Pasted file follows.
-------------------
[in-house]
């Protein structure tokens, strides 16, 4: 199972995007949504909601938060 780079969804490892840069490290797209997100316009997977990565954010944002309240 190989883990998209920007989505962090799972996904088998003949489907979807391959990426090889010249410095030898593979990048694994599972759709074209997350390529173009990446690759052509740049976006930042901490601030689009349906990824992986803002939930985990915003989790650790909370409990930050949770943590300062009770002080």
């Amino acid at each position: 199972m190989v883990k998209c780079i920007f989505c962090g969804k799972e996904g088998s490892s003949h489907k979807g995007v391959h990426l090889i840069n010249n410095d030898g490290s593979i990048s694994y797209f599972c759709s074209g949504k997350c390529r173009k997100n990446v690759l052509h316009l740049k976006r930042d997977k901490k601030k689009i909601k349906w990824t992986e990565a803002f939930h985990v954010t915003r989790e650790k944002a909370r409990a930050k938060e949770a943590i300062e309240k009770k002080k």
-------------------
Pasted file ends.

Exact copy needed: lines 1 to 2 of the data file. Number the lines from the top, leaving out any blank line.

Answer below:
[in-house]
């Protein structure tokens, strides 16, 4: 199972995007949504909601938060 780079969804490892840069490290797209997100316009997977990565954010944002309240 190989883990998209920007989505962090799972996904088998003949489907979807391959990426090889010249410095030898593979990048694994599972759709074209997350390529173009990446690759052509740049976006930042901490601030689009349906990824992986803002939930985990915003989790650790909370409990930050949770943590300062009770002080």